Archives of Virology

, Volume 156, Issue 1, pp 107–115 | Cite as

Reassortment of American and Eurasian genes in an influenza A virus isolated from a great black-backed gull (Larus marinus), a species demonstrated to move between these regions

  • Michelle Wille
  • Gregory J. Robertson
  • Hugh Whitney
  • Davor Ojkic
  • Andrew S. Lang
Original Article


The primary hosts for influenza A viruses are waterfowl, although gulls and shorebirds are also important in global avian influenza dynamics. Avian influenza virus genes are separated phylogenetically into two geographic clades, American and Eurasian, which is caused by the geographic separation of the host species between these two regions. We surveyed a gregarious and cosmopolitan species, the Great Black-backed Gull (Larus marinus), in Newfoundland, Canada, for the presence of avian influenza viruses. We have isolated and determined the complete genome sequence of an H13N2 virus, A/Great Black-backed Gull/Newfoundland/296/2008(H13N2), from one of these birds. Phylogenetic analysis revealed that this virus contained two genes in the American gull clade (PB1, HA), two genes in the American avian clade (PA, NA), and four genes in the Eurasian gull clade (PB2, NP, M, NS). We analyzed bird band recovery information and found the first evidence of trans-Atlantic migration from Newfoundland to Europe (UK, Spain and Portugal) for this species. Thus, great black-backed gulls could be important for movement of avian influenza viruses across the Atlantic Ocean and within North America.


Influenza Avian Influenza Avian Influenza Virus Reassortment Event Viral Transport Medium 
These keywords were added by machine and not by the authors. This process is experimental and the keywords may be updated as the learning algorithm improves.



We thank P. Ryan, A. Granter, C. Keane and A. Blundon for assistance with sample collection and processing, the Environment Canada Banding Office and C. du Feu from EURING for assistance with bird banding and band recovery data, and G. Humphries for assistance with GIS-based data visualization. Support for this work was received from the Newfoundland and Labrador Department of Natural Resources and the Strategic Applications of Genomics in the Environment (STAGE) program at Environment Canada. MW was supported by a CGS-M fellowship from the Natural Sciences and Engineering Research Council (NSERC) and a merit fellowship from Memorial University. Research in ASL’s lab is supported by grants from NSERC, the Canada Foundation for Innovation, and the Industrial Research and Innovation Fund from the Government of Newfoundland and Labrador.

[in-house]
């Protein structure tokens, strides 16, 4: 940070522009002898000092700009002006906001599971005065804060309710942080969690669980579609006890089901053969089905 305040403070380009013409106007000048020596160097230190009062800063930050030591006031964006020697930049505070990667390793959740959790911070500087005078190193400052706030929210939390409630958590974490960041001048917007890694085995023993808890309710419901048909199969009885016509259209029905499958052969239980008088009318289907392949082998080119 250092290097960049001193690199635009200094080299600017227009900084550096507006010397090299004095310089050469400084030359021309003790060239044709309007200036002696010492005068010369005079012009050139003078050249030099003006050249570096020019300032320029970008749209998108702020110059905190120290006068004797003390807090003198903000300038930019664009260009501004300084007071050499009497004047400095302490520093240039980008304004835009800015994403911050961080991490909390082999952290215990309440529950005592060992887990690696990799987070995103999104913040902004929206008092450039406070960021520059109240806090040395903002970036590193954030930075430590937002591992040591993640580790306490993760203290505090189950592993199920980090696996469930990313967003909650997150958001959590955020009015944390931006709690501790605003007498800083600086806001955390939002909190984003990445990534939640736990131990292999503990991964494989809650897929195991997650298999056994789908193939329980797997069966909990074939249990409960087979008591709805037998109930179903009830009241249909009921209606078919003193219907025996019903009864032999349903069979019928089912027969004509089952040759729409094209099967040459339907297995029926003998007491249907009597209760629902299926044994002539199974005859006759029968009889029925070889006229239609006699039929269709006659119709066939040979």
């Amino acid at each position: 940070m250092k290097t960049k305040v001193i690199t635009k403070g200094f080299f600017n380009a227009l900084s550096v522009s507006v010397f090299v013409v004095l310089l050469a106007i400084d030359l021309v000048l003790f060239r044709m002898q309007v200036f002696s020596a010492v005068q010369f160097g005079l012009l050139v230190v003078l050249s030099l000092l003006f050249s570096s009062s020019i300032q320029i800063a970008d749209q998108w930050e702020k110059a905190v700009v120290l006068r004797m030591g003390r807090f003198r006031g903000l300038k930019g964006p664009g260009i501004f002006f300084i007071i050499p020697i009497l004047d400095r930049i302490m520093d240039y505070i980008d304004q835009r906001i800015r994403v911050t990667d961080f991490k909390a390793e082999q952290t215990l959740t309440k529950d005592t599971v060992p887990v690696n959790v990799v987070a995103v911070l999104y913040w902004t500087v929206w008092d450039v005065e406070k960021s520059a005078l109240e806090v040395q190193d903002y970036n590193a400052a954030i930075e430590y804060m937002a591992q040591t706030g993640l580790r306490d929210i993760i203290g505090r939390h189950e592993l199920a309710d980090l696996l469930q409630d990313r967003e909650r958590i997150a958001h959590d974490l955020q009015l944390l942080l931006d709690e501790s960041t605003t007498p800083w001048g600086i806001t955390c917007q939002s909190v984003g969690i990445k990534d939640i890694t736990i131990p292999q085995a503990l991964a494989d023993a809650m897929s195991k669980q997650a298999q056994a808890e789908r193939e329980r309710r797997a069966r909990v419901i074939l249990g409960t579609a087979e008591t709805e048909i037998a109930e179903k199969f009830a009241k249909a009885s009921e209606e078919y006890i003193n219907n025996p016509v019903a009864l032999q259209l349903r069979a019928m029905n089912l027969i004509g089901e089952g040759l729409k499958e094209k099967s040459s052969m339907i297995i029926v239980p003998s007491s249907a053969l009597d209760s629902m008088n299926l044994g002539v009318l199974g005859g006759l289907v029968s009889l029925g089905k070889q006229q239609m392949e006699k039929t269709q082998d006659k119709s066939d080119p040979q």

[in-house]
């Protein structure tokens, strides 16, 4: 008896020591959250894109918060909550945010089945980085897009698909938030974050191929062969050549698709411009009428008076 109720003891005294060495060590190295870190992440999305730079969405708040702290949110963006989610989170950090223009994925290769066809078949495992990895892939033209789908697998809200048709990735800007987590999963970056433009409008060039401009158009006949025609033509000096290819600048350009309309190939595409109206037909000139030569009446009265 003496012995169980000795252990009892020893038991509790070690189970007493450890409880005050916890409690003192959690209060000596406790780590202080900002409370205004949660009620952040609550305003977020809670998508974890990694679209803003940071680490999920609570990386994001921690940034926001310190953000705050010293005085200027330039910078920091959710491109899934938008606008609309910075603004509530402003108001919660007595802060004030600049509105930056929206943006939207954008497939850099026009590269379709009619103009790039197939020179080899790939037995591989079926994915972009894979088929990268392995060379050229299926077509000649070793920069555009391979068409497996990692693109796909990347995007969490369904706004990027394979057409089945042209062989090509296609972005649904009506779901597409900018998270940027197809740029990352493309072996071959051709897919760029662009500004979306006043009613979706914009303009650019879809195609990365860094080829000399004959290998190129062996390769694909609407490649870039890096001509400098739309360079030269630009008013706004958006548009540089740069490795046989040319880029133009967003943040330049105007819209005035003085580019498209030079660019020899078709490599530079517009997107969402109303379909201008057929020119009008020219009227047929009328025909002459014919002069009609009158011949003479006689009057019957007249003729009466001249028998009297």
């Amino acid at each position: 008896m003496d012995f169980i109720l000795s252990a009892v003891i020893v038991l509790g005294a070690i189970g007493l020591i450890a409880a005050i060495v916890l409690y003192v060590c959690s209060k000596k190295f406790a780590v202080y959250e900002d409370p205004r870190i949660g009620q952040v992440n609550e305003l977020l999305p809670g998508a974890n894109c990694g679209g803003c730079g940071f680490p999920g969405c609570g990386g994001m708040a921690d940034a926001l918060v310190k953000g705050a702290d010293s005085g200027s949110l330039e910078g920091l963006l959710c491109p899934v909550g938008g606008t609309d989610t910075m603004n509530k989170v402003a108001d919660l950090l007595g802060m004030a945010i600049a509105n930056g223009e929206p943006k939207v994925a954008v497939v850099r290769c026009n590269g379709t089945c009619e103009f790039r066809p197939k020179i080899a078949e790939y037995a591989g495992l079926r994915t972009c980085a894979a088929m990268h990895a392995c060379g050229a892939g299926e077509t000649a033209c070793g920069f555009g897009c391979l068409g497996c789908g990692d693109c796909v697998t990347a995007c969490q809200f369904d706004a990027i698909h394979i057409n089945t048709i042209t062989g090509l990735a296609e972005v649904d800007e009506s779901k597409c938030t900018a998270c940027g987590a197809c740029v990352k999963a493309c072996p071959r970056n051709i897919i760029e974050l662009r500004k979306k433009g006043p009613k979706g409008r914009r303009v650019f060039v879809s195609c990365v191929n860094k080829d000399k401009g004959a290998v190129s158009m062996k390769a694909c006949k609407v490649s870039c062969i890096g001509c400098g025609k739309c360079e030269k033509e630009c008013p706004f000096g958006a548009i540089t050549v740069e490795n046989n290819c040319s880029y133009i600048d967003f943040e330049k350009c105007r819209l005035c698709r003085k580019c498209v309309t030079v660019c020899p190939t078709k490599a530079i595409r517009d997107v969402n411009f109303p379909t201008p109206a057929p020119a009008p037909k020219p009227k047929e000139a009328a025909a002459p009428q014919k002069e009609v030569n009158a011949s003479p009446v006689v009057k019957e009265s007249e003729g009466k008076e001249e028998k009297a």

Supplementary material

705_2010_839_MOESM1_ESM.pdf (91 kb)
Supplementary material 1 (PDF 91 kb)
705_2010_839_MOESM2_ESM.pdf (150 kb)
Supplementary material 2 (PDF 150 kb)
705_2010_839_MOESM3_ESM.pdf (535 kb)
Supplementary material 3 (PDF 535 kb)


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Copyright information

© Springer-Verlag 2010

Authors and Affiliations

  • Michelle Wille
    • 1
  • Gregory J. Robertson
    • 2
  • Hugh Whitney
    • 3
  • Davor Ojkic
    • 4
  • Andrew S. Lang
    • 1
  1. 1.Department of BiologyMemorial University of NewfoundlandSt. John’sCanada
  2. 2.Wildlife Research DivisionEnvironment CanadaMount PearlCanada
  3. 3.Animal Health DivisionNewfoundland and Labrador Department of Natural ResourcesSt. John’sCanada
  4. 4.Animal Health LaboratoryUniversity of GuelphGuelphCanada

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